A purpose statement – Explain why the organization chooses to encourage and allow sabbaticals.
Criteria for approval – Create specific criteria to take the leave – for example, tenure, church position, educational needs.
Length of leave – Clearly specifies the expected length of the leave. For instance, set a length of weeks, months or even a year.
Goals of sabbatical – Articulate what goals the organization has for the person taking the leave from ministry and the church’s expectations of the employee leave experience.
Frequency of eligibility – Seven years is common for sabbatical leaves – but due to the nature of the ministry, more or less frequent eligibility may be appropriate.
Application approval process – Outline what the application/proposal should include, the timing and notice of request – as well as the approval process, should be clearly defined in the policy.
For instance, determine who much notice (number of months) the church needs to prepare for a leave.
Timing considerations – Clearly articulate those church events that would conflict with sabbatical approval. For instance, if Christmas is a busy time of year, clearly state that sabbaticals are not allowed during the Christmas season.
Responsibility coverage – Should include identification of who will take the temporary responsibilities and designated preparation time to ensure a smooth transition.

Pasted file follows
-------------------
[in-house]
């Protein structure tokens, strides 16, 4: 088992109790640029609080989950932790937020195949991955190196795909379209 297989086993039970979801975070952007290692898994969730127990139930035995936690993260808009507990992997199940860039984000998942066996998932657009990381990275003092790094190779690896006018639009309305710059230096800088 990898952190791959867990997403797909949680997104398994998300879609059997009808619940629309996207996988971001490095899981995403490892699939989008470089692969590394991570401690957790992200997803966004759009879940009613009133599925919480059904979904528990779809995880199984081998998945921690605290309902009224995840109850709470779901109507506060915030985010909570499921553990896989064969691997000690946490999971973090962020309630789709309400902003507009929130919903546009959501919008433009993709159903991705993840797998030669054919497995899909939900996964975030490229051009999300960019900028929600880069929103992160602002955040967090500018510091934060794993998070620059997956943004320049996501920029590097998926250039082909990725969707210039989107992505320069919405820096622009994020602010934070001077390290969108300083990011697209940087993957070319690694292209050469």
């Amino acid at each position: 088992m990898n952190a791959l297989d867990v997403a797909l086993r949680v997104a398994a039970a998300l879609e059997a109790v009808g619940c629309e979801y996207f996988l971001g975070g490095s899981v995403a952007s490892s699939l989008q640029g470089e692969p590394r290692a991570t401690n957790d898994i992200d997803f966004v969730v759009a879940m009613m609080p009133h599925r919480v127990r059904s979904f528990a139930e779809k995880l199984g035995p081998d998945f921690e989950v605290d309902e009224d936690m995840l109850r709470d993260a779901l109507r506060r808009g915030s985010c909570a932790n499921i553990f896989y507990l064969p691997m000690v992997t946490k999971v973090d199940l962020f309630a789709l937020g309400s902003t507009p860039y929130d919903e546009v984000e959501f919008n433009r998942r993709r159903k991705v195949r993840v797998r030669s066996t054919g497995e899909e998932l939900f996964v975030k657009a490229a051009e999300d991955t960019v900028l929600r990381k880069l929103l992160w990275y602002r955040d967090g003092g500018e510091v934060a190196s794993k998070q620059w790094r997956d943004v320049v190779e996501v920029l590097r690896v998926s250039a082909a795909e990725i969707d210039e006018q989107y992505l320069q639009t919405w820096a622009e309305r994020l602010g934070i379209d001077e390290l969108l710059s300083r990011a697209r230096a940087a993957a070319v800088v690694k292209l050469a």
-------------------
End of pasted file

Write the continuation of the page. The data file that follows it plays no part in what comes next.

Funding – The policy should provide information for how much of the sabbatical will be funded above and beyond the continuation of wage and benefit compensation.
This would describe the kinds of expenses that would and would not be covered. For instance, clarify if sabbatical funding will include compensation for travel or continuing education expenses.
Vacation time considerations – Articulate if vacation time is considered or not considered part of the leave hours.
Sabbatical summary – Explain the kinds of information the governing body requires from the employee upon returning from a sabbatical.
According to an article titled, Death by Ministry Burnout:
- Fifteen hundred pastors leave the ministry each month due to moral failure, spiritual burnout, or contention in their churches.
- Fifty percent of pastors’ marriages will end in divorce.
- Eighty percent of pastors and eighty-four percent of their spouses feel unqualified and discouraged in their role as pastors.
- Fifty percent of pastors are so discouraged that they would leave the ministry if they could, but most have no other way of making a living.
- Eighty percent of seminary and Bible school graduates who enter the ministry will leave the ministry within the first five years.
- Seventy percent of pastors constantly fight depression.
- Seventy percent said the only time they spend studying the Word is when they are preparing their sermons.
If this is a true reflection of the state of our pastors, it should not be a question as to whether or not sabbaticals are taken – but how often.
Do you provide clergy sabbatical leaves at your church?
If you are a member of SCM you can login to your account here to access a sample sabbatical leave policy and request form.
If you are not a member and would like access to editable copies of our expanding library of documents, you can learn more here.